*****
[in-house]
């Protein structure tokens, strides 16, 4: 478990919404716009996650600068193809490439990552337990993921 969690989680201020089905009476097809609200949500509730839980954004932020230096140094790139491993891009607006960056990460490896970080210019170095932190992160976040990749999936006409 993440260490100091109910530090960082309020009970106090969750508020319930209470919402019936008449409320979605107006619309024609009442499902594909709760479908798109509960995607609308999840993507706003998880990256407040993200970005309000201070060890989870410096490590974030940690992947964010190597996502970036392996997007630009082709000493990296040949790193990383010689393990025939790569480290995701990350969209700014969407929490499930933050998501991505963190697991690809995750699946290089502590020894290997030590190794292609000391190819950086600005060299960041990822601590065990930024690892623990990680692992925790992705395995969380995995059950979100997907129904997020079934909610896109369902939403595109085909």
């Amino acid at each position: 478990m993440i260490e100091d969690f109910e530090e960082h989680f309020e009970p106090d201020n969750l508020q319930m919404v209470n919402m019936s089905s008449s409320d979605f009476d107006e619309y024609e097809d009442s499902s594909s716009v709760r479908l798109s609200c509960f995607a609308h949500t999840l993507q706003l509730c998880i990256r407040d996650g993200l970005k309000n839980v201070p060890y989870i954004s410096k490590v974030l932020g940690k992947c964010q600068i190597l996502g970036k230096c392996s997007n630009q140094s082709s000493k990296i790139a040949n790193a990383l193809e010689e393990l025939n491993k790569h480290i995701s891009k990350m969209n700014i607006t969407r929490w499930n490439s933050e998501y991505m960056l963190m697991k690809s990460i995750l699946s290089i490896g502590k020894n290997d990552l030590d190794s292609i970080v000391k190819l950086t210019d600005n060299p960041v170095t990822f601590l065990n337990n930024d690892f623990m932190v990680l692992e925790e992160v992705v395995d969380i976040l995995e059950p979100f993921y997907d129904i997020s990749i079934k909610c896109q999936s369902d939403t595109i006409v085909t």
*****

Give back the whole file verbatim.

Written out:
[in-house]
């Protein structure tokens, strides 16, 4: 478990919404716009996650600068193809490439990552337990993921 969690989680201020089905009476097809609200949500509730839980954004932020230096140094790139491993891009607006960056990460490896970080210019170095932190992160976040990749999936006409 993440260490100091109910530090960082309020009970106090969750508020319930209470919402019936008449409320979605107006619309024609009442499902594909709760479908798109509960995607609308999840993507706003998880990256407040993200970005309000201070060890989870410096490590974030940690992947964010190597996502970036392996997007630009082709000493990296040949790193990383010689393990025939790569480290995701990350969209700014969407929490499930933050998501991505963190697991690809995750699946290089502590020894290997030590190794292609000391190819950086600005060299960041990822601590065990930024690892623990990680692992925790992705395995969380995995059950979100997907129904997020079934909610896109369902939403595109085909």
């Amino acid at each position: 478990m993440i260490e100091d969690f109910e530090e960082h989680f309020e009970p106090d201020n969750l508020q319930m919404v209470n919402m019936s089905s008449s409320d979605f009476d107006e619309y024609e097809d009442s499902s594909s716009v709760r479908l798109s609200c509960f995607a609308h949500t999840l993507q706003l509730c998880i990256r407040d996650g993200l970005k309000n839980v201070p060890y989870i954004s410096k490590v974030l932020g940690k992947c964010q600068i190597l996502g970036k230096c392996s997007n630009q140094s082709s000493k990296i790139a040949n790193a990383l193809e010689e393990l025939n491993k790569h480290i995701s891009k990350m969209n700014i607006t969407r929490w499930n490439s933050e998501y991505m960056l963190m697991k690809s990460i995750l699946s290089i490896g502590k020894n290997d990552l030590d190794s292609i970080v000391k190819l950086t210019d600005n060299p960041v170095t990822f601590l065990n337990n930024d690892f623990m932190v990680l692992e925790e992160v992705v395995d969380i976040l995995e059950p979100f993921y997907d129904i997020s990749i079934k909610c896109q999936s369902d939403t595109i006409v085909t």